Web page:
# Is the contribution of diagrams without vertices taken into account in calculating the process amplitude?

It seems I have finally decided on the question. When expanding the interaction process in a perturbation theory series, it is also necessary to take into account the contribution of the diagrams in which no interaction occurs? As in the first two diagrams in the figure.

• I think it depends on what you're trying to compute. Usually we calculate the S-matrix without the trivial part corresponding to no scattering, but of course for the "full" S-matrix they should be included (this point is sometimes glossed over) Jan 21, 2021 at 8:58

Consider the Dyson series for the S-matrix: $$S = \lim_{t\to\infty} U(-t, +t) = \mathcal{T}\exp\left(-i\int_{-\infty}^{\infty}\mathrm{d}^4 x \ \mathcal{H}(x)\right)$$ Expanding out the first few terms, we see that this is $$S = \mathcal{T}\left[\color{red}1-i\int \mathrm{d}^4x \ \mathcal{H}(x) + \frac{-i^2}{2!}\iint \mathrm{d}^4x \ \mathrm{d}^4y \ \mathcal{H}(x)\mathcal{H}(y)+\dots \right]$$

Usually, when people talk about computing the S-matrix, they are really talking about the transfer matrix $$T$$, in which the trivial $$1$$ part is discarded, corresponding to ignoring the processes in which there is no interaction (zero vertex diagrams). In fact, most people take it a step further and really talk about evaluating the "amplitude" $$\mathcal{M}_{fi}$$, which is defined as $$S_{fi} = \langle f|S|i\rangle = \delta_{fi}-iT_{fi} = \delta_{fi}-i(2\pi)^4\delta^4(p_f-p_i)\mathcal{M}_{fi}$$

For the "full" S-matrix defined by the Dyson formula though, the trivial diagrams must be included.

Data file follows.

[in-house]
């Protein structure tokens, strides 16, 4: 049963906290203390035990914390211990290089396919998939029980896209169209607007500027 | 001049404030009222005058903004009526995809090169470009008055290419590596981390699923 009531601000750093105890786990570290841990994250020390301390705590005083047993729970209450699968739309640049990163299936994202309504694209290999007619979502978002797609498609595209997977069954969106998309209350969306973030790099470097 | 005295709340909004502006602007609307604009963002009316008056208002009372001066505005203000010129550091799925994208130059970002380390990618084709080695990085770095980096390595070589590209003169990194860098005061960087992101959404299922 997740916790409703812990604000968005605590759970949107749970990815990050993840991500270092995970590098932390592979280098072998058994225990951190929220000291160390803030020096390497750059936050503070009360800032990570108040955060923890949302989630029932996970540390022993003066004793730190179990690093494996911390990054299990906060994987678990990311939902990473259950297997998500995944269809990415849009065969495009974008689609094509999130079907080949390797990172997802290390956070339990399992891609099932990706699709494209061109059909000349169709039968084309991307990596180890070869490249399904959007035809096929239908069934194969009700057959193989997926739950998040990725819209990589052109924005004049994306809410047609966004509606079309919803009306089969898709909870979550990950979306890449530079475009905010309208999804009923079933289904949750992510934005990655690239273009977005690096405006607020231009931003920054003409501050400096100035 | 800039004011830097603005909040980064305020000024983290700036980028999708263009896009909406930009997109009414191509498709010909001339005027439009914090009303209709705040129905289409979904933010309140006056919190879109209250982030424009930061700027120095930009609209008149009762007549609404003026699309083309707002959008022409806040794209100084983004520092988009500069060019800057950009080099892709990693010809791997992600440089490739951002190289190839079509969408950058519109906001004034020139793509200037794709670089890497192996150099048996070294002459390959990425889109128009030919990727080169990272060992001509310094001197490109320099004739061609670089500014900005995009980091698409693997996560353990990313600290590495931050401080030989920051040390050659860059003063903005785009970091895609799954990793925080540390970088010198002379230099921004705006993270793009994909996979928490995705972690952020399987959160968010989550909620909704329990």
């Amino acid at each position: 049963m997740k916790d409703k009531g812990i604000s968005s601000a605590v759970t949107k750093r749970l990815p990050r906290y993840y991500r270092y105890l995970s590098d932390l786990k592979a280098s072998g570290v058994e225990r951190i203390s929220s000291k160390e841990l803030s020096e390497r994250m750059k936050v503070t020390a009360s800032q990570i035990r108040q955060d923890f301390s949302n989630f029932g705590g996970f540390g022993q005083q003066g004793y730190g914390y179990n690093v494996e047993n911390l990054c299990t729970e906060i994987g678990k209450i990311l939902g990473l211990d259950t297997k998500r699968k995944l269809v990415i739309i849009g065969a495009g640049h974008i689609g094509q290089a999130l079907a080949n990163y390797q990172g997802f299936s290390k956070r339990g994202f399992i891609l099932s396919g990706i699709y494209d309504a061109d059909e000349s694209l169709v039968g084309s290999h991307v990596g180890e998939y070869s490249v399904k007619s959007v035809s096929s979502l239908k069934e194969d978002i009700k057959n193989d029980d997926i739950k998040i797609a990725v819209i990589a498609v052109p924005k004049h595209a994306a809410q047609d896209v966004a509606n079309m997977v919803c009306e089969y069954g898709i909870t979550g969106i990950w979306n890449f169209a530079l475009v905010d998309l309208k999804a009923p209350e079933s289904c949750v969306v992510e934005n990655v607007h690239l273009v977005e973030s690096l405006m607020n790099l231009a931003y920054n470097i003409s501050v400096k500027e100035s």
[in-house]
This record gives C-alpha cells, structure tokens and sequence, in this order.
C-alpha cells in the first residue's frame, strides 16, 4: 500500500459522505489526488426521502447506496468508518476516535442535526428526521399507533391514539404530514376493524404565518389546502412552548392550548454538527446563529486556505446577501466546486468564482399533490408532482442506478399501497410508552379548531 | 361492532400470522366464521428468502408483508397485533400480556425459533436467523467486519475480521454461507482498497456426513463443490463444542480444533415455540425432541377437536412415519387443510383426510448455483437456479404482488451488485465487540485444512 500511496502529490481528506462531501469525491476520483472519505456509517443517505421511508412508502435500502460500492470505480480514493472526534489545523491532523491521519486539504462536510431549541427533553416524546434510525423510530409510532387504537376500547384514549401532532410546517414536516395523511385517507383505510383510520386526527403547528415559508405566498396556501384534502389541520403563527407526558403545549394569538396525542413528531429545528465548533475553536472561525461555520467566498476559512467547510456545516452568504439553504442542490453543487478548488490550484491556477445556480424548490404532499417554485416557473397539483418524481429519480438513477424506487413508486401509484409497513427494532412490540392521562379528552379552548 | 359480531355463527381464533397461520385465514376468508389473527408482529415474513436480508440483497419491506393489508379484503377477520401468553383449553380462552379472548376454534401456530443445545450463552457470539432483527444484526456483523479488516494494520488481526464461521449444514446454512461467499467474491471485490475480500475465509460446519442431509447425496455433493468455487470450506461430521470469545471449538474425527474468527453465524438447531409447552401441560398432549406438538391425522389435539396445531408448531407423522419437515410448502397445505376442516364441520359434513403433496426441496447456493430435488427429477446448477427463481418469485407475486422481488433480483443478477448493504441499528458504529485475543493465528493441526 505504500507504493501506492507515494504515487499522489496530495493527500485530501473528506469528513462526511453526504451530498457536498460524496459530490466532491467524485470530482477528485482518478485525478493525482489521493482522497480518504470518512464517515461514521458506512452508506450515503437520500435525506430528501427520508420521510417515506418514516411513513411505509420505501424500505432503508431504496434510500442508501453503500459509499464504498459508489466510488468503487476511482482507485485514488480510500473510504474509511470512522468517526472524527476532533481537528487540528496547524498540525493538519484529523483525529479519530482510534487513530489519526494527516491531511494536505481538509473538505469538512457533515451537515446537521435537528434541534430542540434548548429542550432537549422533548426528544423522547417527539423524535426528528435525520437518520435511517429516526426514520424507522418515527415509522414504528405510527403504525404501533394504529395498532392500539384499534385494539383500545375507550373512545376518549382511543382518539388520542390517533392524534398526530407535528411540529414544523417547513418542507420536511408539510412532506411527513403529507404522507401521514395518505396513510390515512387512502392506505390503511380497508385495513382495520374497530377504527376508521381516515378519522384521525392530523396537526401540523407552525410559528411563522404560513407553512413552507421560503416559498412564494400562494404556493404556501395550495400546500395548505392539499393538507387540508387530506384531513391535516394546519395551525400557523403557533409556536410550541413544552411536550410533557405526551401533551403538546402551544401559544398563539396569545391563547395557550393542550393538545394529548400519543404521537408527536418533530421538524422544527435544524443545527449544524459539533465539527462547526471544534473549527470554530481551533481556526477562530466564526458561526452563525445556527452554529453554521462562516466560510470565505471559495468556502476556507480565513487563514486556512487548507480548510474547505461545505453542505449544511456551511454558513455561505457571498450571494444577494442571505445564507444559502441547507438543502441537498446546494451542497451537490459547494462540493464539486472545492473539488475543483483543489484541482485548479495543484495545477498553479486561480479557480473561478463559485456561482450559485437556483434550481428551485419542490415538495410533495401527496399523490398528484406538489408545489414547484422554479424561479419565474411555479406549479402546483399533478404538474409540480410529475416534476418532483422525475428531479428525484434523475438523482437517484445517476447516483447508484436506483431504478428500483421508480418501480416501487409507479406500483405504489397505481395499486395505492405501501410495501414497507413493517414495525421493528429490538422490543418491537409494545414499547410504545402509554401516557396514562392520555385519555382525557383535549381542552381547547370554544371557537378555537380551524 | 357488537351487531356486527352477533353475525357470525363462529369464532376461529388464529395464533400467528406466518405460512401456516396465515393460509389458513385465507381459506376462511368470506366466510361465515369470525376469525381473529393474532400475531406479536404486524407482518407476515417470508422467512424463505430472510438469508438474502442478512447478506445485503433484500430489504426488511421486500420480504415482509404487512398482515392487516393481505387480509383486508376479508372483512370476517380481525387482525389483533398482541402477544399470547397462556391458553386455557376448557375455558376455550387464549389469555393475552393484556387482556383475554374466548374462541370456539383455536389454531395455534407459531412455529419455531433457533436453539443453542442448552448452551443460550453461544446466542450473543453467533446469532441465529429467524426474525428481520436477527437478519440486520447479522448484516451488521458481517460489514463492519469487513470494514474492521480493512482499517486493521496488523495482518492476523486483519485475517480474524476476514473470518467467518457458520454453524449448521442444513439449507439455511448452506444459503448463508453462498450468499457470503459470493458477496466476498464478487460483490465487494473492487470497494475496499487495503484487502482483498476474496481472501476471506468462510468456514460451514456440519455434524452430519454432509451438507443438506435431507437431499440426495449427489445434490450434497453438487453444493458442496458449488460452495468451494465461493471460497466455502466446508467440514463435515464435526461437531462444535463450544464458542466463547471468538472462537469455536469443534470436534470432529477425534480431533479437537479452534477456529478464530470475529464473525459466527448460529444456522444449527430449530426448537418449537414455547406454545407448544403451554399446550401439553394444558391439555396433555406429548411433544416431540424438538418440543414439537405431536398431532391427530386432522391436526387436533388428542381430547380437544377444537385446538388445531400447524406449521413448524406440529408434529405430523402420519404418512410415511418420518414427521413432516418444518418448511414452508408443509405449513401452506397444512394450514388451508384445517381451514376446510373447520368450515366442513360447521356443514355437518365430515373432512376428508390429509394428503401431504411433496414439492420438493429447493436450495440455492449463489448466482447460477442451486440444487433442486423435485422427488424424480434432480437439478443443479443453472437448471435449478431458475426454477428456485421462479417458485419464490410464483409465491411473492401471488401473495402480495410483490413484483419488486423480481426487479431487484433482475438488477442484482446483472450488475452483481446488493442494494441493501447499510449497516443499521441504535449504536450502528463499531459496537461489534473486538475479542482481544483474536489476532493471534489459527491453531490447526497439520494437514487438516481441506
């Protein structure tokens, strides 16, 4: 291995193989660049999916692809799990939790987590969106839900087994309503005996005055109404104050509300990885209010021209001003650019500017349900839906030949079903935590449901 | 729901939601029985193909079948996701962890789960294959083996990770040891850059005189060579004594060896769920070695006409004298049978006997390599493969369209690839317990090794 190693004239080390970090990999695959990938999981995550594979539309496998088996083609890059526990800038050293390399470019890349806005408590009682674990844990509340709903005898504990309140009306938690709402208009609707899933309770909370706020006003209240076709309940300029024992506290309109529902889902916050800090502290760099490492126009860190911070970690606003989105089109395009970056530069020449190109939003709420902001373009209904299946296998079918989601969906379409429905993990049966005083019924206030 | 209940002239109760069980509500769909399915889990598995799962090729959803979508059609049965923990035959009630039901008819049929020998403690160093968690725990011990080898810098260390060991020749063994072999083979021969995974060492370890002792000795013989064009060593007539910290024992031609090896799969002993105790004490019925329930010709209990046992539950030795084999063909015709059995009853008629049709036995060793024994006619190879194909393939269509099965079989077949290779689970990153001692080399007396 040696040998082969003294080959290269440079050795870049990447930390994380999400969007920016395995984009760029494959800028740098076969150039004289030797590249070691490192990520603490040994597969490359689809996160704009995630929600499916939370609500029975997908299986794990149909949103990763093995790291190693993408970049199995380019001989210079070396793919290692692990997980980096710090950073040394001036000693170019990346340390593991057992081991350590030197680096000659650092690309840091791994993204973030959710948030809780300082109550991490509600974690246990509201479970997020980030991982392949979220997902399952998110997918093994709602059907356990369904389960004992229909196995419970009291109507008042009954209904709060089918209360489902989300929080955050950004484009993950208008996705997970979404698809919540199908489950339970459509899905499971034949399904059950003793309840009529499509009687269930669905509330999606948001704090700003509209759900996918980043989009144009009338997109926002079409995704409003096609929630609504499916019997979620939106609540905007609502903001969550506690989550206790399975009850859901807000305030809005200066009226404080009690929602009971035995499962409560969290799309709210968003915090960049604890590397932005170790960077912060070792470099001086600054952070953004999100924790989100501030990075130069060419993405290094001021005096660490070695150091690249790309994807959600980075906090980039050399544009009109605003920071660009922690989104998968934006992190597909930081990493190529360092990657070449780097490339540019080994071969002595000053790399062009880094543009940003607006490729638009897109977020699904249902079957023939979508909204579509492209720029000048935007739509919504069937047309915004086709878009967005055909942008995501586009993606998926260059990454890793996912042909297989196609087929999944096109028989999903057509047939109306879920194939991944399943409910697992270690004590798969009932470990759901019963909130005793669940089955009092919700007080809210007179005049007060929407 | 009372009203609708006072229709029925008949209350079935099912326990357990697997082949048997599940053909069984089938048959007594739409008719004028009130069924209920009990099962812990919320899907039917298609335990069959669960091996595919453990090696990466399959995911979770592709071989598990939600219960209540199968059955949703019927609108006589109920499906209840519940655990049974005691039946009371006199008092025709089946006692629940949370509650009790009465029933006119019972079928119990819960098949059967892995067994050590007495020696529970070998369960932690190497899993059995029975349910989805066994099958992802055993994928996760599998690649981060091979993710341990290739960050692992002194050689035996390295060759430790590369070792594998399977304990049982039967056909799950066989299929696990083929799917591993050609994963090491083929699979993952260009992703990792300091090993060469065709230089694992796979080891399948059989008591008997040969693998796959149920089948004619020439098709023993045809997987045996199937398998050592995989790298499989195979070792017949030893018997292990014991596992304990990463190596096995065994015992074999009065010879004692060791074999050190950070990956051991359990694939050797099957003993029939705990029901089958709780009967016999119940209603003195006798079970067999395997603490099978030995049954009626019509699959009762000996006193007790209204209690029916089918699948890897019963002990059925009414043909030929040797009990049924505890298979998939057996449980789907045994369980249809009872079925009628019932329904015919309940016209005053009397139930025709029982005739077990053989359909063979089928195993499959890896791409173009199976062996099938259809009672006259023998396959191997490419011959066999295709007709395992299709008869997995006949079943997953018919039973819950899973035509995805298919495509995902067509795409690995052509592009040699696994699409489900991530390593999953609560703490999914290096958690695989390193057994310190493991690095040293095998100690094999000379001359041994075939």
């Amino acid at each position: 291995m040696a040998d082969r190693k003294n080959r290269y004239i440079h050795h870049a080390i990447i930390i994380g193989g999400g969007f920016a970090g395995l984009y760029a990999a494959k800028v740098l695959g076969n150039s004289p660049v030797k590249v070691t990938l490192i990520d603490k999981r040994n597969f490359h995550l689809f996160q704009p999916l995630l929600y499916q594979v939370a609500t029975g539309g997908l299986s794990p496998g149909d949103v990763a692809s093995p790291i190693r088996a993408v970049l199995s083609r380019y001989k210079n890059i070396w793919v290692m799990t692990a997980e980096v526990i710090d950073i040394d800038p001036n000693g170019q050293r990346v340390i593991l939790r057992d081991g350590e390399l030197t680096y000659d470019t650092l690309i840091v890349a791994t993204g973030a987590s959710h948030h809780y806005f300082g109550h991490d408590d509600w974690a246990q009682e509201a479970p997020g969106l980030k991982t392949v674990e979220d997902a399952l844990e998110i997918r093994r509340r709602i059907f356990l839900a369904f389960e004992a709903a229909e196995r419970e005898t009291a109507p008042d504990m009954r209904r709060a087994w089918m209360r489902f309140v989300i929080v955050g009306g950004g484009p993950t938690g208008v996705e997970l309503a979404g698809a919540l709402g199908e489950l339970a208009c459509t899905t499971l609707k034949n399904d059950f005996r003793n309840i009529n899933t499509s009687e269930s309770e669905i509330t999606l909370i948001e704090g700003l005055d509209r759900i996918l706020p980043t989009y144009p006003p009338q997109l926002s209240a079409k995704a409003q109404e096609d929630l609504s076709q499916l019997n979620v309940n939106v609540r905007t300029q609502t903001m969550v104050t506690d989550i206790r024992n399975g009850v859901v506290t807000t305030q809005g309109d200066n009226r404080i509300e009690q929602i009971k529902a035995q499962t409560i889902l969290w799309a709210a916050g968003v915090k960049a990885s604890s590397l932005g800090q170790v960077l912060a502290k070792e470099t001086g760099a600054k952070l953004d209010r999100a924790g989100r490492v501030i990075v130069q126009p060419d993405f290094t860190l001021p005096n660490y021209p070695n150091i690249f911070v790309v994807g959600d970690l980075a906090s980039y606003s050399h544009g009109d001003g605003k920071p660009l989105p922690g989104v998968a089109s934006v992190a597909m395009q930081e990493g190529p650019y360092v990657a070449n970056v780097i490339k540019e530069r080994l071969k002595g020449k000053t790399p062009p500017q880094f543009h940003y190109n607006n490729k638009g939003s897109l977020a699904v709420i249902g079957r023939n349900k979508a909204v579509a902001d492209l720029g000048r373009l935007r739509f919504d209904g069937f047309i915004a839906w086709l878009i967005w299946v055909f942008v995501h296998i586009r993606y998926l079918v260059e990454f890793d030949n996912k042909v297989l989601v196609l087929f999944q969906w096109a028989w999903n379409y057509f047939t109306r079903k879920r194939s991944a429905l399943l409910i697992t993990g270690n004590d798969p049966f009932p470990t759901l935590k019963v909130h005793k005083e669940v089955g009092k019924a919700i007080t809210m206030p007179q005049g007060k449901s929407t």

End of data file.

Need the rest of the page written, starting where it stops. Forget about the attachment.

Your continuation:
The answer is no, there is no meaning to the first two , because in the crossection for the interaction ,the term "interaction" means there is energy-momentum exchange. The Feynman diagrams are a pictorial representation of how that exchange happens, breaking that down to the perturbative terms. This link may help you

Each Feynman diagram represents a term in the perturbation theory expansion of the matrix element for an interaction.Normally, a full matrix element contains an infinite number of Feynman diagrams.

There is no term with no vertex.

• You have to start with free field theory. Only then can you turn on the interaction and read the corrections. And, of course, a diagram without interaction has its own amplitude, since ALL stories must be considered. It’s obvious to me that you’re not good at theory. Jan 21, 2021 at 7:41
• I gave you a link for my statements, where is yours? Free field theory describes nothing, it is mathematics, if it exists at all. Physics is about measurements and obervations. Jan 21, 2021 at 8:19
• physics.stackexchange.com/questions/606461/… Jan 21, 2021 at 9:08
• this answer is about non interacting, if there is no interaction there is no measurement to check , I can find no zero order here web.mit.edu/tabbott/www/papers/feynman-diagrams.pdf feynman diagram,. Here it talks of "unlinked diagrams" eduardo.physics.illinois.edu/phys582/… might enlighten you , if you can wade through it. Jan 21, 2021 at 9:42
• @anna v To calculate the total scattering matrix, it is also necessary to take into account the contribution of the non-interacting component. Jan 21, 2021 at 10:12